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The Arkive
 
|| Year Gamma: London: Tuesday: July 03: 2018 ||
First Published: September 24: 2015
The Humanion

 

 

The Arctic

The Arctic Arkive Year Alpha and Year Beta

 

 

 

 

 

 

 

 

 

 

 

 

 

 

 

 

 

 

 

The Arctic Ocean May Have Been Covered by an Ice Shelf Nearly Double the Size of Greenland’s Ice Sheet
 
 


|| April 17: 2018: University of Sheffield News  || ά. An ice shelf over a kilometre thick, once, formed over the Arctic Ocean, a new study by researchers from the University of Sheffield has shown. The study is the first of its kind and strongly supports the theory that a floating ice shelf, might have, formed in the Arctic Ocean during some of the Earth’s Ice Ages. The research, led by Dr Ed Gasson, from the University of Sheffield’s Ice and Climate research group published today April 17, in Nature Communications, used a numerical ice sheet:shelf computer model to show that an ice shelf in the Arctic Basin could, only, have become a kilometre thick, if, it covered the entire basin.

This model, also, provided an estimate of the ice shelf’s size, up to 01.7 times the size of Greenland’s current ice sheet. The study, also, found that the Arctic ice shelf, might have, increased the volume of ice sheets on land surrounding the Arctic Ocean. Its presence, may, also, explain discrepancies in sea level reconstructions. Dr Ed Gasson, said, “The study is important because it opens up further research into what role this previously missing piece played in Earth’s glacial periods. Although, these periods of Earth’s history have been extensively studied already there are many things that are not fully explained. What impact an Arctic ice shelf had on the climate system is a big unanswered question.”

The results are consistent with a recent discovery of ice scours, a narrow ditch on a seabed caused by the movement of pack ice, on the Lomonosov Ridge, which runs across the middle of the Arctic Basin. This indicated that a floating ice shelf might have formed in the Arctic Ocean during some of the Earth’s Ice Ages.

The hypothesis of an Arctic ice shelf was first put forward in the 1970s, but there was limited evidence supporting it. When ice reaches the seafloor it causes erosion. Although, ice scour marks have been found on the Arctic seafloor previously, it was argued whether the keels of icebergs or an ice shelf caused the scours. However, a recent research cruise to the Arctic discovered new traces that had the tell-tale signs of a former ice shelf.

The ice shelf most likely formed during the penultimate glacial period around 140,000 years ago. There is no evidence yet that an ice shelf formed during the Last Glacial Maximum around 20,000 years ago, when much of North America and northern Europe was covered by ice sheets. The study suggests that this could be due to differences in the Earth’s orbit or because the Eurasian ice sheet did not expand as fully towards the Arctic Basin.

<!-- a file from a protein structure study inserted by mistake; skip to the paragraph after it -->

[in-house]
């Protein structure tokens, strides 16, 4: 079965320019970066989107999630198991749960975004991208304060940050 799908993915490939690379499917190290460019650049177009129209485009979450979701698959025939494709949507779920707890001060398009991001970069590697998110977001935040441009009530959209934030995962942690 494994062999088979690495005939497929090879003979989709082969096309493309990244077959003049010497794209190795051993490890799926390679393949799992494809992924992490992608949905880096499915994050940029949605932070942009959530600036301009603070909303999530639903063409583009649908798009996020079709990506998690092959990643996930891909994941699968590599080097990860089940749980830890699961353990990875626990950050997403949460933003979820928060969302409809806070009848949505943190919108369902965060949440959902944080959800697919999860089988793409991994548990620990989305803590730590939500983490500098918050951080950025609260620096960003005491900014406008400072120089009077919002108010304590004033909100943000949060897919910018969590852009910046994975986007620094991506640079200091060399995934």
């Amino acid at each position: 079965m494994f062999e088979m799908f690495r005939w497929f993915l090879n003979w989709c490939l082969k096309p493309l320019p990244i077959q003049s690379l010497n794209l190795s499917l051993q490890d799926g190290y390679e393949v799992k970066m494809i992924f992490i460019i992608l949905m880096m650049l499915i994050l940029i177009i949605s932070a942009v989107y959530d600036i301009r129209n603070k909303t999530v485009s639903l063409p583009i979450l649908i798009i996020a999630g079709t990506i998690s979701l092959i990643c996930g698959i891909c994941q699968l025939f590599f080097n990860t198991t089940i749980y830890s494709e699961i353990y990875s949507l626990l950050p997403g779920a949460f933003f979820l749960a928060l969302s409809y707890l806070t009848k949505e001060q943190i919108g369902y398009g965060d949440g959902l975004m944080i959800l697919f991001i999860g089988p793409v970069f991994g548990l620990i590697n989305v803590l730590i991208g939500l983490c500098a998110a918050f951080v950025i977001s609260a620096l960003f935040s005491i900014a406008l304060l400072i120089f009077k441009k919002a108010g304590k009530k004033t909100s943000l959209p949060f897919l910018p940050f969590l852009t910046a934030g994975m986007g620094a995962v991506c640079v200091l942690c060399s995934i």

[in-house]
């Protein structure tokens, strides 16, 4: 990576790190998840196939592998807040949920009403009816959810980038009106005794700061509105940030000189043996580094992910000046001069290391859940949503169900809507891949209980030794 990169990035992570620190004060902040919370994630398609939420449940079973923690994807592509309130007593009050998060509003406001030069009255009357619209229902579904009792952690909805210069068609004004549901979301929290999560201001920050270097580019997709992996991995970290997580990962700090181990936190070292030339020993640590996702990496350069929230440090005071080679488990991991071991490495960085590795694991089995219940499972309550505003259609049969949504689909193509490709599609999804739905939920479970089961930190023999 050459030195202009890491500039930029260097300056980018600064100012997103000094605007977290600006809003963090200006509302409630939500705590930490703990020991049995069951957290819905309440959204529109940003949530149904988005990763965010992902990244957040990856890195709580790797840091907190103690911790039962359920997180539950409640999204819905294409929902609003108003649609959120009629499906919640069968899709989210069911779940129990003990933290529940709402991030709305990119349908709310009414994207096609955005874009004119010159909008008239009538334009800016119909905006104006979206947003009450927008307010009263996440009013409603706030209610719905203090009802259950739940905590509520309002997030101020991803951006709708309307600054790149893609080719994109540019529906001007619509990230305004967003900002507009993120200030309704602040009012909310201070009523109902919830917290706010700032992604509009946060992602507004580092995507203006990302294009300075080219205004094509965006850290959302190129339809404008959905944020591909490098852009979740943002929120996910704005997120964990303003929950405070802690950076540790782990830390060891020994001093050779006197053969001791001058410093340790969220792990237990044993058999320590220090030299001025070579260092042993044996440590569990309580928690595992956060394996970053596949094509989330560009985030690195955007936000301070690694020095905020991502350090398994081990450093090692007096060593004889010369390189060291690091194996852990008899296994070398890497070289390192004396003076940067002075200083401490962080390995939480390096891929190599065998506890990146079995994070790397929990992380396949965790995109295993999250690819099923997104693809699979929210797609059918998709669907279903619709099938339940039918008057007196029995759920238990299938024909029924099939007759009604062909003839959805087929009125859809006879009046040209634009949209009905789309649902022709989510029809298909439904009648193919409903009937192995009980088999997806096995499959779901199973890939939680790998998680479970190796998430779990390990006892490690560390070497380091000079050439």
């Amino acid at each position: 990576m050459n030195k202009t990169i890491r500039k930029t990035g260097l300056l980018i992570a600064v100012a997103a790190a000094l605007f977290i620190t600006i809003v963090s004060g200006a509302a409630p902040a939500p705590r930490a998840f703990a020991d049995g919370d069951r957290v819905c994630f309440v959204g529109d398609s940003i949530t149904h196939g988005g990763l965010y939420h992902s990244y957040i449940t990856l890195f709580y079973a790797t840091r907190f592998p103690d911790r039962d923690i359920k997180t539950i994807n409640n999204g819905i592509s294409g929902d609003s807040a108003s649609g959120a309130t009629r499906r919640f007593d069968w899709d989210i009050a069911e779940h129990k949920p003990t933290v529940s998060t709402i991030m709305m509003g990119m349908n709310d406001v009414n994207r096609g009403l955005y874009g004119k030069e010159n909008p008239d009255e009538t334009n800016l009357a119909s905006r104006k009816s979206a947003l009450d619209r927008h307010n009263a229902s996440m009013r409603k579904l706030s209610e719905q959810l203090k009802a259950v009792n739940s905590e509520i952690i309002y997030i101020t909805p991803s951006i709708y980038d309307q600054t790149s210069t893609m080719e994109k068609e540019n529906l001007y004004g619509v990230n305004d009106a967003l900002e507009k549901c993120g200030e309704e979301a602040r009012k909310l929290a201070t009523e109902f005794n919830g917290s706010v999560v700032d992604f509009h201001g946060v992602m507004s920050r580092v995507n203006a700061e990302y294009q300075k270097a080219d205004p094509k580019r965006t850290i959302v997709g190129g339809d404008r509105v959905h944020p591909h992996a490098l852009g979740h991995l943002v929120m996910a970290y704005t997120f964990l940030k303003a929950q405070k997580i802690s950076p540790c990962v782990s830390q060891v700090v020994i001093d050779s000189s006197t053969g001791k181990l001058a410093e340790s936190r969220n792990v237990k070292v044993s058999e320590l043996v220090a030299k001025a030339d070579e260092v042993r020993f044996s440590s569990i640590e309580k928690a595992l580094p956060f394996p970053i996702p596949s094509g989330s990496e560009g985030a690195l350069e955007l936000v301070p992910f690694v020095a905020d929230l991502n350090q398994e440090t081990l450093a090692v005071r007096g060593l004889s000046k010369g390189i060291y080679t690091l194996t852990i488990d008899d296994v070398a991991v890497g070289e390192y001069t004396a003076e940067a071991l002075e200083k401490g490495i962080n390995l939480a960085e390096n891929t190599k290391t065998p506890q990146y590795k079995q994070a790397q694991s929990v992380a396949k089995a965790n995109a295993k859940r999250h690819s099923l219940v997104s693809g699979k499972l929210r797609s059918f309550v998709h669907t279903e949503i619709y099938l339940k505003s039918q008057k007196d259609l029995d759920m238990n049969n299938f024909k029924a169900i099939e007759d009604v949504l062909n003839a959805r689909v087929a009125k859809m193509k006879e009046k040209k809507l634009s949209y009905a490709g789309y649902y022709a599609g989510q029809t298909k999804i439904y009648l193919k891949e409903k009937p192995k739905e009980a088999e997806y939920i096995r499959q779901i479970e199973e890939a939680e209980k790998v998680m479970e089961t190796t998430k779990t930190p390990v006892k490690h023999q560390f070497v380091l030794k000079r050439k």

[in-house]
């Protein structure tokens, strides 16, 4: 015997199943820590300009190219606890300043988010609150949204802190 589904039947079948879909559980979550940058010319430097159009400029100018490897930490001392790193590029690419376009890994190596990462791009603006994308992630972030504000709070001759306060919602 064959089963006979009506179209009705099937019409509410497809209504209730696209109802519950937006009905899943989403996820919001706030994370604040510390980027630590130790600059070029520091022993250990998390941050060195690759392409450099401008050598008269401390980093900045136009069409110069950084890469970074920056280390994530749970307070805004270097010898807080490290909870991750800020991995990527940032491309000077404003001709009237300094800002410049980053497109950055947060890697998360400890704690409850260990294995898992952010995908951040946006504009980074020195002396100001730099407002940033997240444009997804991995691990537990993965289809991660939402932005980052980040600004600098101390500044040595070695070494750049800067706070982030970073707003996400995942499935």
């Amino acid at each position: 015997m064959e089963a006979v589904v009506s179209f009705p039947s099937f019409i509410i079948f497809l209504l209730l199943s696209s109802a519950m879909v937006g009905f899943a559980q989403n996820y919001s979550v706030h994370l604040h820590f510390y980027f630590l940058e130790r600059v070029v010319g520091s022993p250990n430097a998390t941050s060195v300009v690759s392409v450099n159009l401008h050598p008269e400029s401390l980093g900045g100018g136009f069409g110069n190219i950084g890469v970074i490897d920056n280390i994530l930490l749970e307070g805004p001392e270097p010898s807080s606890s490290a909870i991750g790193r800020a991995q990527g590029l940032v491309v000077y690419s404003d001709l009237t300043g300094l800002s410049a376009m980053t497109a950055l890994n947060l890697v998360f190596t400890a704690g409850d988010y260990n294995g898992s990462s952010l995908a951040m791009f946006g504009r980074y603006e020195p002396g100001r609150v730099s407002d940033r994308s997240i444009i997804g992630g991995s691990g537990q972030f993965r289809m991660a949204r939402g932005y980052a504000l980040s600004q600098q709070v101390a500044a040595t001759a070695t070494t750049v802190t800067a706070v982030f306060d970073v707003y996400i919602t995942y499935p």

One challenge with detecting floating ice shelves if that they can leave no traces unless they ground on the seafloor, leaving open the possibility, that a thinner ice shelf formed during the Last Glacial Maximum.

About the University of Sheffield: With almost 29,000 of the brightest students from over 140 countries, learning alongside over 1,200 of the best academics from across the globe, the University of Sheffield is one of the world’s leading universities. A member of the UK’s prestigious Russell Group of leading research-led institutions, Sheffield offers world-class teaching and research excellence across a wide range of disciplines. Unified by the power of discovery and understanding, staff and students at the university are committed to finding new ways to transform the world we live in.

Sheffield is the only university to feature in The Sunday Times 100 Best Not-For-Profit Organisations to Work For 2018 and for the last eight years has been ranked in the top five UK universities for Student Satisfaction by Times Higher Education. ​​Sheffield has six Nobel Prize winners among former staff and students and its alumni go on to hold positions of great responsibility and influence all over the world, making significant contributions in their chosen fields.
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For Stories Published in The Arctic in || April  ||  May  ||  June || The Arctic Q-Beta 2018

 

 
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|| All copyrights @ The Humanion: London: England: United Kingdom || Contact: The Humanion: editor at thehumanion.com || Regine Humanics Foundation Ltd: reginehumanics at reginehumanicsfoundation.com || Editor: Munayem Mayenin || First Published: September 24: 2015 ||
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